What are the odds of someone from Tallaght or Clondalkin playing for Leinster?
Interest in rugby picked up in the late 90s, participation levels have sky-rocketed and the talent is there. Still, no-one has made the breakthrough.
In order to build Shamrock Rovers' stadium into Tallaght, the community had to lose two playing pitches - one GAA, one football - just off the road we now know as Whitestown Way.
Tallaght has come a long way since the stadium was agreed in principle. And yet, despite the area having huge numbers of young people participating in sport, the area has still to produce a single person to play for Leinster Rugby. Clondalkin too.
Ahead of the 2016/17 season Leinster played host to Gloucester Rugby at Tallaght Stadium. While Leo Cullen and David Humphreys were giving half-time notes to their players, youngsters from Tallaght RFC played Clondalkin RFC out on the pitch. Five minutes each way.
For many of those young players, it may have been the biggest stage they will ever grace. What are the odds, though, of even one of them doing for rugby in Tallaght and Clondalkin what Robbie Keane, Richard Dunne, Glenn Whelan and many more have done for football?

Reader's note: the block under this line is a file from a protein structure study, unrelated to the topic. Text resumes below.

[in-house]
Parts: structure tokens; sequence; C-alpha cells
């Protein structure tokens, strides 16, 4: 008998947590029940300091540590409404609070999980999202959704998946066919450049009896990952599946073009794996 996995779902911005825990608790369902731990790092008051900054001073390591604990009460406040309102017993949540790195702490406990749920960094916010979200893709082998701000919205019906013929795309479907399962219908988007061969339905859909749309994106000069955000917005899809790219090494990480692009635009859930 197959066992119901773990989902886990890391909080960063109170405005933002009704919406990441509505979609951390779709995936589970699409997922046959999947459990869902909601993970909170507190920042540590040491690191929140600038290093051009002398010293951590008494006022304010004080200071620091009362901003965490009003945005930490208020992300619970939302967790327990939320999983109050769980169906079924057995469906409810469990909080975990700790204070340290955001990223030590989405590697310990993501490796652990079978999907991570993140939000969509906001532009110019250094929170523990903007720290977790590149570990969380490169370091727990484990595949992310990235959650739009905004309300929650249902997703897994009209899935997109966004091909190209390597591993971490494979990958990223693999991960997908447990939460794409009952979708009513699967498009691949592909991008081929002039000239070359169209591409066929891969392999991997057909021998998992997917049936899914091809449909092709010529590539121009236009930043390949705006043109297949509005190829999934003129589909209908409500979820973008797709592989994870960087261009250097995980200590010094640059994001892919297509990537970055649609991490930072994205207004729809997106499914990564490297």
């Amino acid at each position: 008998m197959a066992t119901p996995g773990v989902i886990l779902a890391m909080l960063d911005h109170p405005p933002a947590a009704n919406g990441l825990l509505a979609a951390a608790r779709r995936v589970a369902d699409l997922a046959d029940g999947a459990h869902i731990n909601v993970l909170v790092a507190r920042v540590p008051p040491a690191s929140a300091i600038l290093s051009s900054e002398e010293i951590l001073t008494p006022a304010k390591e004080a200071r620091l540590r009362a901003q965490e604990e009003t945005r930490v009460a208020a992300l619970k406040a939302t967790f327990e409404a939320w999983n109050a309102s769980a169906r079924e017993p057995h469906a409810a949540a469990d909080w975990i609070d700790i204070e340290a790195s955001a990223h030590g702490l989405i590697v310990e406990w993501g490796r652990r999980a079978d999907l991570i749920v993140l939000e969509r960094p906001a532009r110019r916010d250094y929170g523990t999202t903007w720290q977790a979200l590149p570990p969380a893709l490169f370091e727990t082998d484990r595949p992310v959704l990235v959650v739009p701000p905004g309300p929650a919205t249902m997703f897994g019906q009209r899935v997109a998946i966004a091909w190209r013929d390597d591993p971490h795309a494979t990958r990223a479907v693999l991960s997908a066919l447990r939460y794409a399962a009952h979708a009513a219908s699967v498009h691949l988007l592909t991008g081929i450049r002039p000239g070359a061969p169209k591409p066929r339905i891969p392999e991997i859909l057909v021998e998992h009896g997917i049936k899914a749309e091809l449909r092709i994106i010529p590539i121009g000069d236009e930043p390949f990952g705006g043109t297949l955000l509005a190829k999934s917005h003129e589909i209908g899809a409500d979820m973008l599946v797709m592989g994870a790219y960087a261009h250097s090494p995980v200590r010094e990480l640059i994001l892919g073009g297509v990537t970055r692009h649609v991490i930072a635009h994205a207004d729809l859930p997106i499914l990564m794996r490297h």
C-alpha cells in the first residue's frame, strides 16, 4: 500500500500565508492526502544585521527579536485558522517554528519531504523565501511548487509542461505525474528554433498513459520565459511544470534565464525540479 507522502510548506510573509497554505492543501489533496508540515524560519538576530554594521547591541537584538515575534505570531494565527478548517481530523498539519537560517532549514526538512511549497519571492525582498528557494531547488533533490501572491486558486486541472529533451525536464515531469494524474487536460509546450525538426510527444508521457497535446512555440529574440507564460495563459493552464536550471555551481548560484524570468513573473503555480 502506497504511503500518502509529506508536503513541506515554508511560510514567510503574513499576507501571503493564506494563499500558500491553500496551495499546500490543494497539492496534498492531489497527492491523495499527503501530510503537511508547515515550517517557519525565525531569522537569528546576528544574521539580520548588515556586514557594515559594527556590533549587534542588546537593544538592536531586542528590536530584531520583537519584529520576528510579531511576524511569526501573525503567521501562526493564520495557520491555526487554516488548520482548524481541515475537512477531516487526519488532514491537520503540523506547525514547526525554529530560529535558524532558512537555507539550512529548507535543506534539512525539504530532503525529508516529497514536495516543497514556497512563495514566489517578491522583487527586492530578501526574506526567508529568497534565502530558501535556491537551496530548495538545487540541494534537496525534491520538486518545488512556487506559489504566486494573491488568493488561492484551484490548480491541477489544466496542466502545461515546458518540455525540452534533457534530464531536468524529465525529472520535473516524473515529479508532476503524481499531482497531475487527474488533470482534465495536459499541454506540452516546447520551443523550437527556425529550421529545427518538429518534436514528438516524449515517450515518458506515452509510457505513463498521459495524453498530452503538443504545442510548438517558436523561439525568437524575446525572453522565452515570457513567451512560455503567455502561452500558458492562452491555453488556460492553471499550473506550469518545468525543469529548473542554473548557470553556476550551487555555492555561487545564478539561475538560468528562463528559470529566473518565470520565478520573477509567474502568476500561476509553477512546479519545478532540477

We asked some folks in the know.
Philip Lawlor - Domestic Rugby Manager, Leinster Rugby
Charged with 'responsibility for rugby development in the province', the former Leinster and Ireland No.8 is highly involved with over 40 development and community rugby officers and has various projects on the boil.
Thanks in large part to cooperation from South Dublin County Council and clubs in the area, 3,500 primary and secondary students played the game, or gave it a spin, in the last school year. A proud achievement has been the establishment of the SDCC Cup, which features schools from Tallaght, Firhouse, Clondalkin, Rathfarnham and Rathcoole and has its final held at Donnybrook Stadium.
Lawlor feels there is a common misconception that the schools route is the only way to make the breakthrough into the Leinster set-up. He points to current Leinster players Sean O'Brien (Carlow) and Tadhg Furlong (Wexford) as good examples of ones that were picked up through clubs.